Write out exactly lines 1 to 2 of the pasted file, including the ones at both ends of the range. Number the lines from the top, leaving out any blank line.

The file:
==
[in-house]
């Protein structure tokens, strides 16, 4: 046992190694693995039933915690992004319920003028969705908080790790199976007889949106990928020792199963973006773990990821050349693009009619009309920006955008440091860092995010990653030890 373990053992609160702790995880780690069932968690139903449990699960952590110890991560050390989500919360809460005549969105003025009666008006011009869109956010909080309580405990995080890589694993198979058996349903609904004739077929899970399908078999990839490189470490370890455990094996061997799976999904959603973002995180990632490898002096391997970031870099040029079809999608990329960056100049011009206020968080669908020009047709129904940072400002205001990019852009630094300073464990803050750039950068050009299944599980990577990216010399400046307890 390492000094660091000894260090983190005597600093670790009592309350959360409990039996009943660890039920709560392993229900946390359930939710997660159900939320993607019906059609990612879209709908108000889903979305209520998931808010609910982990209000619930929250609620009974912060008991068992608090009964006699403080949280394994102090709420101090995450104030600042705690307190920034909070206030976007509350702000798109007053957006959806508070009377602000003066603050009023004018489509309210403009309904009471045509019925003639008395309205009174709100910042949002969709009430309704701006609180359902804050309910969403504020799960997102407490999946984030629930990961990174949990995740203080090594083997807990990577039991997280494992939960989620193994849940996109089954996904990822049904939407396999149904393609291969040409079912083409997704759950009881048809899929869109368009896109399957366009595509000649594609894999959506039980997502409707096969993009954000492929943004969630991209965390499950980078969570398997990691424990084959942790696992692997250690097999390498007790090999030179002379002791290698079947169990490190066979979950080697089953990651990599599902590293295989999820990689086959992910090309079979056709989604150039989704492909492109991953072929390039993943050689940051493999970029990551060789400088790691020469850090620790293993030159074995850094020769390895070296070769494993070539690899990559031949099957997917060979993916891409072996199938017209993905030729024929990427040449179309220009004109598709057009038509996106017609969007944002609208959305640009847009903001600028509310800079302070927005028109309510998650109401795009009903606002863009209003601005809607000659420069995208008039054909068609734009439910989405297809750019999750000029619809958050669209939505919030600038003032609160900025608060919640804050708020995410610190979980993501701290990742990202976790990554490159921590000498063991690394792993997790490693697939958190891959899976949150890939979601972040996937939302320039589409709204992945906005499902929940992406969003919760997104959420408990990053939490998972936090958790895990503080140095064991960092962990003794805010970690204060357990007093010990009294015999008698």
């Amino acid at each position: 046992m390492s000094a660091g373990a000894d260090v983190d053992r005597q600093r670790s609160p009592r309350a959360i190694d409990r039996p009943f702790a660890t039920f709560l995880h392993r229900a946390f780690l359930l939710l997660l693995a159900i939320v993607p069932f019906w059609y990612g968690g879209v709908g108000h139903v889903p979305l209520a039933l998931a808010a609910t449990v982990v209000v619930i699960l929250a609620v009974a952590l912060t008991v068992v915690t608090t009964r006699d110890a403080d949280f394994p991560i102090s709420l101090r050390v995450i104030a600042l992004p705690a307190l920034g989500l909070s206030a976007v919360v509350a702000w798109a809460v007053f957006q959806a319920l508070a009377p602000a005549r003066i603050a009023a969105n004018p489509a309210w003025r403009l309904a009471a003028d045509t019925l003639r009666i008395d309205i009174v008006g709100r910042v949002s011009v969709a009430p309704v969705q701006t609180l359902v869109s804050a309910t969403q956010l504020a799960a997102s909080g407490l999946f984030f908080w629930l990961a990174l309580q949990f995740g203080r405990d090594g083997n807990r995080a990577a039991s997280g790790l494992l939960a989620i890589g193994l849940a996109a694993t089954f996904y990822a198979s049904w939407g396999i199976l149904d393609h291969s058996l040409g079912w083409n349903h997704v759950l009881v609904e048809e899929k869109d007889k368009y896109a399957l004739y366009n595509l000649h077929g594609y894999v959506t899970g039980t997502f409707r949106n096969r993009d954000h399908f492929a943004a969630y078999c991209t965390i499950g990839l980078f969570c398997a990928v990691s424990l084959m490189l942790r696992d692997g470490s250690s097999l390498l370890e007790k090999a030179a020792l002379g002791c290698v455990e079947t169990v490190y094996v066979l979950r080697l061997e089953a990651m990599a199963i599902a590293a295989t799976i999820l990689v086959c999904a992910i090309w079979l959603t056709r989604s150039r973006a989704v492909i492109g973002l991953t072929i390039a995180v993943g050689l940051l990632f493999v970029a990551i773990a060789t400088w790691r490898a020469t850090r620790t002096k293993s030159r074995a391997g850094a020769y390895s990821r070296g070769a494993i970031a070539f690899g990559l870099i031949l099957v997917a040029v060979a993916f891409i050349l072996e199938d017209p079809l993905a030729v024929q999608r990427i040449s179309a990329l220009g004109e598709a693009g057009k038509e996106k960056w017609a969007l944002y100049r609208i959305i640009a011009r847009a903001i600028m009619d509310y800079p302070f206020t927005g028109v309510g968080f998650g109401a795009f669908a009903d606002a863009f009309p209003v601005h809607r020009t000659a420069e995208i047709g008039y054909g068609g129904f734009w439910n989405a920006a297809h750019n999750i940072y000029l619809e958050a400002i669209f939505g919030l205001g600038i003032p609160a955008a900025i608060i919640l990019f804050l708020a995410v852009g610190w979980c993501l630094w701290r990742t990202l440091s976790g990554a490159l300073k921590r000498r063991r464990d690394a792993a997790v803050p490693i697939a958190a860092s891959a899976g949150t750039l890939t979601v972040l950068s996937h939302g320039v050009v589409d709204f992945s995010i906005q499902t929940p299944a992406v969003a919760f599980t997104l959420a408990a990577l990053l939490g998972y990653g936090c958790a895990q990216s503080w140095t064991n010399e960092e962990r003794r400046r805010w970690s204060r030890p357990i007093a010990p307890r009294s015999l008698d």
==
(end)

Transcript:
[in-house]
């Protein structure tokens, strides 16, 4: 046992190694693995039933915690992004319920003028969705908080790790199976007889949106990928020792199963973006773990990821050349693009009619009309920006955008440091860092995010990653030890 373990053992609160702790995880780690069932968690139903449990699960952590110890991560050390989500919360809460005549969105003025009666008006011009869109956010909080309580405990995080890589694993198979058996349903609904004739077929899970399908078999990839490189470490370890455990094996061997799976999904959603973002995180990632490898002096391997970031870099040029079809999608990329960056100049011009206020968080669908020009047709129904940072400002205001990019852009630094300073464990803050750039950068050009299944599980990577990216010399400046307890 390492000094660091000894260090983190005597600093670790009592309350959360409990039996009943660890039920709560392993229900946390359930939710997660159900939320993607019906059609990612879209709908108000889903979305209520998931808010609910982990209000619930929250609620009974912060008991068992608090009964006699403080949280394994102090709420101090995450104030600042705690307190920034909070206030976007509350702000798109007053957006959806508070009377602000003066603050009023004018489509309210403009309904009471045509019925003639008395309205009174709100910042949002969709009430309704701006609180359902804050309910969403504020799960997102407490999946984030629930990961990174949990995740203080090594083997807990990577039991997280494992939960989620193994849940996109089954996904990822049904939407396999149904393609291969040409079912083409997704759950009881048809899929869109368009896109399957366009595509000649594609894999959506039980997502409707096969993009954000492929943004969630991209965390499950980078969570398997990691424990084959942790696992692997250690097999390498007790090999030179002379002791290698079947169990490190066979979950080697089953990651990599599902590293295989999820990689086959992910090309079979056709989604150039989704492909492109991953072929390039993943050689940051493999970029990551060789400088790691020469850090620790293993030159074995850094020769390895070296070769494993070539690899990559031949099957997917060979993916891409072996199938017209993905030729024929990427040449179309220009004109598709057009038509996106017609969007944002609208959305640009847009903001600028509310800079302070927005028109309510998650109401795009009903606002863009209003601005809607000659420069995208008039054909068609734009439910989405297809750019999750000029619809958050669209939505919030600038003032609160900025608060919640804050708020995410610190979980993501701290990742990202976790990554490159921590000498063991690394792993997790490693697939958190891959899976949150890939979601972040996937939302320039589409709204992945906005499902929940992406969003919760997104959420408990990053939490998972936090958790895990503080140095064991960092962990003794805010970690204060357990007093010990009294015999008698």